It's not okay for people to yell at you or threaten you with violence (even indirectly, as her threat was not addressed to you but was clearly intended for you to hear it). And since she lives in the same building as you, and has approached you in the communal areas of your home to spout abuse at you... that's a problem that needs to be dealt with.
If it was me, which it isn't, then I think the first step would be talking to the superintendent. Partly to find out what the noise is (in case it's a building issue that needs to be dealt with) but mostly to register today's incident and point out:
- that this tenant has behaved inappropriately. Yelling at other people is not okay and many buildings have a clause about behaving with due regard for other tenants.
- that you believe there *may have been* an element of disability discrimination involved with her attacking you and not Joe, and how uncomfortable it is to experience such discrimination in your own home.
- that as a vulnerable adult, you feel intimidated and upset about her behaviour and are concerned that it might happen again.
That way if the situation recurs or escalates, you have something to refer back to where you've stated your misgivings in a calm and sensible manner.
Ignore the marbles (they aren't yours) - address the violence.
let it go.
Let it go!
I often get angry but don't act on the anger!
Take a wisdom from this interaction and be prepared for the next encounter with her!
Love Linda ( LinMac in Dublin)
Write....but not today! She may not even be aware of the way she communicates and it would be good for her to become aware, but the message will be lost if it's a heated letter. In the workforce, someone is not allowed to speak to a co-worker in that manner, so why are the rules not the same waiting for the elevator?
write, but don't send it, then write again and send it
I agree that you should wait...deep breath...and then write. This is the essence of conflict resolution...done with respect and professionalism...but most definitely done. This lady who co-exists in your building has not done this in a manner that seeks resolution, but in a manner that feeds conflict. That is not OK...that is never OK. That was disrespectful, and I believe she needs to be made respectfully aware of that...as often as is necessary, perhaps firmly and with assertion, and always with the dignity and respect that was lacking when so contemptuously thrown at you. And...having said all of that, I think YOU now need to do whatever it is that YOU need to do in order to be at peace with the situation. Willing you the best. From...me.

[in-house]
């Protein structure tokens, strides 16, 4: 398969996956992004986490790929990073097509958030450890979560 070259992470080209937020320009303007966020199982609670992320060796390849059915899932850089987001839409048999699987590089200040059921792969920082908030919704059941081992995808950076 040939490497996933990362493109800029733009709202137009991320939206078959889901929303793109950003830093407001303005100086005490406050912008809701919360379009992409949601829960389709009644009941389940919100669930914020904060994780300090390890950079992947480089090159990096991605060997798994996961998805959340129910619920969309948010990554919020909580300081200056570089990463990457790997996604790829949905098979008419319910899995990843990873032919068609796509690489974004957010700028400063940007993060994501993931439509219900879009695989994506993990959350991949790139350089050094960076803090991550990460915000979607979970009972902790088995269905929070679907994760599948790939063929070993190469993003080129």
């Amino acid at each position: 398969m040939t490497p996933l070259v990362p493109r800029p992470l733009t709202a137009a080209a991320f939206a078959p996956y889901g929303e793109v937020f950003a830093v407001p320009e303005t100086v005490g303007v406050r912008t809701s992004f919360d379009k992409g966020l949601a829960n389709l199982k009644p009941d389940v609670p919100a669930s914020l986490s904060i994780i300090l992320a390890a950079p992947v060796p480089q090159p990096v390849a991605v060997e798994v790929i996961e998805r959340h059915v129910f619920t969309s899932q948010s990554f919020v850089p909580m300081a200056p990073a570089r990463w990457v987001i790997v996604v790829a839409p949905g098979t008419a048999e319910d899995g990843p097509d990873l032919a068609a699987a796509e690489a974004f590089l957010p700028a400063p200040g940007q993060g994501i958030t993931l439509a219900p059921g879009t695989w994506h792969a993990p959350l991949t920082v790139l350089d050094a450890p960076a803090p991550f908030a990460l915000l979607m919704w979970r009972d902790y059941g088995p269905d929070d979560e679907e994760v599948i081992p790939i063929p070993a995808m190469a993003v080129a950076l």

Write. She threatened you. And copy the superintendent to remind them both that you have witnesses. This is no time to worry about escalating a disagreement: you've already been physically threatened.
Let it go. I like the idea of talking to the superintendent, though.
I say this time, write an official letter to the superintendent. Reference the time, date, content of the interaction, and the fact that he witnessed it.
I second Mary's suggestions. Make sure it's clear that this kind of thing makes you feel threatened in your own home, and that you won't hesitate taking it to the next level by contacting police in the future if people are threatening you with violence.
Now, I'm normally all for taking things up with people directly, preferably in person. I'm a paid conflict mediator. But in this case, my sense is that the woman who threatened you won't really be able to hear your complaint, and it may just escalate things. If she does it again (hope not!), then when you take it up you can say "this is a pattern of violent interactions making me feel threatened in my own home. I'm sorry you're frustrated about the noise, but I already identified that I am not the culprit, and you continued to threaten me. The super has been notified, and if there is a third interaction, I will not hesitate to call the police." Usually the idea that people are doing something police-worthy will "sink in" and change the behaviour.